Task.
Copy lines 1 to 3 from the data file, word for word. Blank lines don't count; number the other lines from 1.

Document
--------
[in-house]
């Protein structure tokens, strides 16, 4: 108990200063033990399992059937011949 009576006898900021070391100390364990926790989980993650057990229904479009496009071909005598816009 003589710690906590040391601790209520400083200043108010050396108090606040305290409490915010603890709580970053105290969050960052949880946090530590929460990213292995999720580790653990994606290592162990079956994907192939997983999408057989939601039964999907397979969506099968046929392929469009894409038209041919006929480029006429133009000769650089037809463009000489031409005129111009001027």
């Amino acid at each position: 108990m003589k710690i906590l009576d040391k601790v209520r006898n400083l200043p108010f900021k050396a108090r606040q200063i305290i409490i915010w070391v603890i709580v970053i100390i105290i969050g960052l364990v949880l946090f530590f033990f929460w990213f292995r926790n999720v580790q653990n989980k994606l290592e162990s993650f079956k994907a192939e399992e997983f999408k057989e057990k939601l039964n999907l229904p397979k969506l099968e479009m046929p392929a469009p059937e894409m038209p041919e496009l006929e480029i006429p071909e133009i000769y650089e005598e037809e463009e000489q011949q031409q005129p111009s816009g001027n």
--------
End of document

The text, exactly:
[in-house]
């Protein structure tokens, strides 16, 4: 108990200063033990399992059937011949 009576006898900021070391100390364990926790989980993650057990229904479009496009071909005598816009 003589710690906590040391601790209520400083200043108010050396108090606040305290409490915010603890709580970053105290969050960052949880946090530590929460990213292995999720580790653990994606290592162990079956994907192939997983999408057989939601039964999907397979969506099968046929392929469009894409038209041919006929480029006429133009000769650089037809463009000489031409005129111009001027």
């Amino acid at each position: 108990m003589k710690i906590l009576d040391k601790v209520r006898n400083l200043p108010f900021k050396a108090r606040q200063i305290i409490i915010w070391v603890i709580v970053i100390i105290i969050g960052l364990v949880l946090f530590f033990f929460w990213f292995r926790n999720v580790q653990n989980k994606l290592e162990s993650f079956k994907a192939e399992e997983f999408k057989e057990k939601l039964n999907l229904p397979k969506l099968e479009m046929p392929a469009p059937e894409m038209p041919e496009l006929e480029i006429p071909e133009i000769y650089e005598e037809e463009e000489q011949q031409q005129p111009s816009g001027n």